9. 4 hours ago, 19April1775 said:

    Trump is on record saying we should have taken Iraq's oil after the 2003 invasion because of all the money we spent there. 

    And stop with this nonsense that Trump is worried about looking tough. That is pure SWAMP talking point bullshit. Trump has a command presence unlike any President since almost our founding. 


    Sure, and Bush's team had said all along that Iraq would pay for everything out of their oil money way back in 2003. Donald Rumsfeld, Ari Flesicher, Richard Perle and Paul Wolfowitz all promised this would cost us next to nothing. There's a real world out there where just because somebody promised it was going to happen doesn't mean it's what's going to happen or even that it's up to them.

    We can agree to disagree about how to read Trump's personality quirks, but by far the biggest Iran hawk in Trump's administration was John Bolton. Bolton has unambiguously wanted the war and regime change Trump says he doesn't want. When Bolton resigned/was fired (depending on who you believe) a few months ago, Trump became noticeably upset at reports claiming that they'd parted ways because Bolton was too tough. Not only did he go out of his way to insist to reporters that Bolton thought Trump was too tough, but he got on Twitter to make sure everyone heard that he was tougher than Bolton and that Bolton had actually been holding him back on Cuba and Venezuela.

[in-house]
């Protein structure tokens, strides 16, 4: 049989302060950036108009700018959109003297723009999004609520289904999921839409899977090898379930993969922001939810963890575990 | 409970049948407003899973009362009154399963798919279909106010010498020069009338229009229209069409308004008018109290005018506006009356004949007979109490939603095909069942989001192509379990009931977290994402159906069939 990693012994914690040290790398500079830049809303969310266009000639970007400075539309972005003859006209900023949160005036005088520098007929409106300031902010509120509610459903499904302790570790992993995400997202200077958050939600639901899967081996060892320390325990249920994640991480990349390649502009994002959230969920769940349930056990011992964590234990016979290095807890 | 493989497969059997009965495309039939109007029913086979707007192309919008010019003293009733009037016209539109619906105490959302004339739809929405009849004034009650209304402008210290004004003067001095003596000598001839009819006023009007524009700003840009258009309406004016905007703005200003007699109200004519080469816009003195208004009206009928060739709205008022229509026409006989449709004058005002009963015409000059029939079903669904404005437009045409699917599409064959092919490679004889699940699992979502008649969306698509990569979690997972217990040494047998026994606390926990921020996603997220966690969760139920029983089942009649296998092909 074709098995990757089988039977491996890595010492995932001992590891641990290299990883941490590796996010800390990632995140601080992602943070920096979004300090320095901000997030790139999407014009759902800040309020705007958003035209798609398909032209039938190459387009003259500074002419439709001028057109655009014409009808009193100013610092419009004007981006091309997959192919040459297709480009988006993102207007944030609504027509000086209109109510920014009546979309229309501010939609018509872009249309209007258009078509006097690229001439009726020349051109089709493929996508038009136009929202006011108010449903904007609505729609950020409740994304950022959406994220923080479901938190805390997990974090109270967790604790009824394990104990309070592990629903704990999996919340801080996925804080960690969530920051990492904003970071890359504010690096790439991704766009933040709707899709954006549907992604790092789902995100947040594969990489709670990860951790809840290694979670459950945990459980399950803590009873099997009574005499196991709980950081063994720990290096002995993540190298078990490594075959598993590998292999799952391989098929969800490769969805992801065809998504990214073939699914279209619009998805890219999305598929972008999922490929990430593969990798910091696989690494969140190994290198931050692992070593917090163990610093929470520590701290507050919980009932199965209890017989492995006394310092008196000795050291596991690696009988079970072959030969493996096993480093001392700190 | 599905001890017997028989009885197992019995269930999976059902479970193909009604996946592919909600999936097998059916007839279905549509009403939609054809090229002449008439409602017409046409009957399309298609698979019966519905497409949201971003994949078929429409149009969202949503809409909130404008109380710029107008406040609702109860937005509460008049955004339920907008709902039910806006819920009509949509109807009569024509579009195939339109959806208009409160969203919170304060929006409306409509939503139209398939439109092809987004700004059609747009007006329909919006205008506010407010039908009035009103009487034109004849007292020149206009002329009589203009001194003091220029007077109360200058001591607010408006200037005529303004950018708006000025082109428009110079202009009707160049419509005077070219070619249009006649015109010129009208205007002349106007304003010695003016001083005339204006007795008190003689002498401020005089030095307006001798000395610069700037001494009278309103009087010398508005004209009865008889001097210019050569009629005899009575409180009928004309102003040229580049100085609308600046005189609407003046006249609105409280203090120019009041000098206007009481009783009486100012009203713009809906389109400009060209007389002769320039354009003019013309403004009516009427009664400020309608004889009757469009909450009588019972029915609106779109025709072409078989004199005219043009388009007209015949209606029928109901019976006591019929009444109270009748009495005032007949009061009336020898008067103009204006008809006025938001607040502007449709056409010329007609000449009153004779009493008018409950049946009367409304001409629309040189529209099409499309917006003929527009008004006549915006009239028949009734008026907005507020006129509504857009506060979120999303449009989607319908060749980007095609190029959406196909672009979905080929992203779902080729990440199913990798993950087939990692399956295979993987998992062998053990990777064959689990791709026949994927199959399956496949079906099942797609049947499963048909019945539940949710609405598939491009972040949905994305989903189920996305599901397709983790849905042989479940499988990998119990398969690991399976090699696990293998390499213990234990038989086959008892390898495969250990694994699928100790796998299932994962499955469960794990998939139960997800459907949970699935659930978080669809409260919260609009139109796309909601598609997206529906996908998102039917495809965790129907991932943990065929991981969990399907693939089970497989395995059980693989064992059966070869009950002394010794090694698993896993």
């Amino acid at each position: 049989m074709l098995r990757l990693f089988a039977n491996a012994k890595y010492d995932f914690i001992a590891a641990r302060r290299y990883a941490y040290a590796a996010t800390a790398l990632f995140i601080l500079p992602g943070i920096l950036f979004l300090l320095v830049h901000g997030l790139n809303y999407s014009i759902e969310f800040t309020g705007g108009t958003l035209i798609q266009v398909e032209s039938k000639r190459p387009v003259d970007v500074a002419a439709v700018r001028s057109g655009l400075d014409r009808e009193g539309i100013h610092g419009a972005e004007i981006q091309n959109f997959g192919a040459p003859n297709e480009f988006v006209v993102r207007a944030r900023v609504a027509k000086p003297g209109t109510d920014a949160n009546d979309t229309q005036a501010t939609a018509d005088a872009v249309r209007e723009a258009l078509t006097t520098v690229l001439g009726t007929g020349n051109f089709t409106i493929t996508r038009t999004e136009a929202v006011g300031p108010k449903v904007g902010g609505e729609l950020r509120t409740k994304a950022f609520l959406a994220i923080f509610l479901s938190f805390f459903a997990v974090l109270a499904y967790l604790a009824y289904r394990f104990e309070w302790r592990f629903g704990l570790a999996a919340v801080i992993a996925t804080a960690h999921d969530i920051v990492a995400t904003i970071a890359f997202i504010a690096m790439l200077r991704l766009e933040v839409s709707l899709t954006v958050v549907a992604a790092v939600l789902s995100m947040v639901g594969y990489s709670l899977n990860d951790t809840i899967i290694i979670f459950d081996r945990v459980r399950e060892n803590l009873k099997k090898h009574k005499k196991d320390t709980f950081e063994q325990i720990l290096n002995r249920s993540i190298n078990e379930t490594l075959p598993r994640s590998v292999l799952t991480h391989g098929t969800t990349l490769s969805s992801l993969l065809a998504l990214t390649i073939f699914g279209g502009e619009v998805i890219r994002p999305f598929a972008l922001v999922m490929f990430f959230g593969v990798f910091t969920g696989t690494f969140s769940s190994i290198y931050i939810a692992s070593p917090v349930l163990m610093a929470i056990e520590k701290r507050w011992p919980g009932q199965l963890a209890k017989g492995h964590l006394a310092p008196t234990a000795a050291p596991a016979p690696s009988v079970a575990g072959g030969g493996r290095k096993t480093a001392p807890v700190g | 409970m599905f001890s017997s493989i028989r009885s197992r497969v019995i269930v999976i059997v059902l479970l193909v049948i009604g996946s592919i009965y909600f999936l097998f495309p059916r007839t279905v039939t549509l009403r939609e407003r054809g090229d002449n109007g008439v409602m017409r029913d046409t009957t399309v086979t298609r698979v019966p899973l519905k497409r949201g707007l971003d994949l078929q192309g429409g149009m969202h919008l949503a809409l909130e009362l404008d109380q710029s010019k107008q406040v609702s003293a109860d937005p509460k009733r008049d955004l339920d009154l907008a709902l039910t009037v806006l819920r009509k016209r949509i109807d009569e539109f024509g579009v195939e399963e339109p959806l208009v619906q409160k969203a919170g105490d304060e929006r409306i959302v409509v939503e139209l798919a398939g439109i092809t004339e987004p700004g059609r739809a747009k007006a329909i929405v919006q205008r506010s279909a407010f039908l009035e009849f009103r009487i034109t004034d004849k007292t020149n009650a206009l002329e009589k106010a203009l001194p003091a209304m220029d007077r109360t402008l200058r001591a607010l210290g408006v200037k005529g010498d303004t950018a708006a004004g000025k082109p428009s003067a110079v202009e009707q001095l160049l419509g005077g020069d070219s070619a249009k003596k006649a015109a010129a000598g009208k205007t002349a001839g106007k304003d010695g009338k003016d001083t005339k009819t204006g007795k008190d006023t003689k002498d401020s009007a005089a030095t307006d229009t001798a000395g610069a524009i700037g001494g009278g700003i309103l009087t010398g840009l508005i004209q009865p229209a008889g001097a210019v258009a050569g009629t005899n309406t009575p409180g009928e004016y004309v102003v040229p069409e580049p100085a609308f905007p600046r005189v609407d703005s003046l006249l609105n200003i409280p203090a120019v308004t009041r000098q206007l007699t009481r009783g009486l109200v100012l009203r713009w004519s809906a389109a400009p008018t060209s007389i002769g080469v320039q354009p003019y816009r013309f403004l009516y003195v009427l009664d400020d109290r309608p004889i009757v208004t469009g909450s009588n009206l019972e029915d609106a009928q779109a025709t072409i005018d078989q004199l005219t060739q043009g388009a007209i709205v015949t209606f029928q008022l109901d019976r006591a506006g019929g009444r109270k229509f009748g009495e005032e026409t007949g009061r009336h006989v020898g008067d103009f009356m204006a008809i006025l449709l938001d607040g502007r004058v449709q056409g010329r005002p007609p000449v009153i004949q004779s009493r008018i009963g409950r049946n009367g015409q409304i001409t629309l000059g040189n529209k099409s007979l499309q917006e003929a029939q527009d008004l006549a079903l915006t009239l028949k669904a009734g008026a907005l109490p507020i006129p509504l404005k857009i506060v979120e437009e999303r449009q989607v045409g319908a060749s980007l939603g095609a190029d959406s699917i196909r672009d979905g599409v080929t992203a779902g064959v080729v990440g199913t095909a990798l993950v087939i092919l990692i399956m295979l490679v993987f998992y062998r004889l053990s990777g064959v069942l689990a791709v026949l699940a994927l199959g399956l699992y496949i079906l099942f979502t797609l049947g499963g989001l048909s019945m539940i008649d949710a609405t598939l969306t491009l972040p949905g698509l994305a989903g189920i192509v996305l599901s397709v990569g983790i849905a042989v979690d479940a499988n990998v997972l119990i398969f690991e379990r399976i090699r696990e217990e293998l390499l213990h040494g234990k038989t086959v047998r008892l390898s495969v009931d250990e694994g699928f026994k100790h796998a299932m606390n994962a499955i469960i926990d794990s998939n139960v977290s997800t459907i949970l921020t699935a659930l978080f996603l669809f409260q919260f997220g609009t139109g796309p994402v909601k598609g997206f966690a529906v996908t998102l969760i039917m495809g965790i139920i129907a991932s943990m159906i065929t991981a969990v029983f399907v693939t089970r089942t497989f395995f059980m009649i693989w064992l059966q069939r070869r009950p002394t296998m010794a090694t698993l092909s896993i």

Lindsey Graham was apparently with him at Mar-a-Lago and has said Benghazi was weighing on his mind when he decided on this route. It's hardly a stretch that he was influenced by this kind of coverage:


    Doesn't matter much either way, though. What's done is done.

  10. 1 hour ago, 19April1775 said:

    What if Trump used the fact that Iran basically controls Iraqi politicians so the Iraqi politicians would throw a fit and demand we be expelled for killing their apparently favored terrorist? It would be a clever way to have a win against the swamp<troop withdrawal> and expose the Iraqi government at the same time.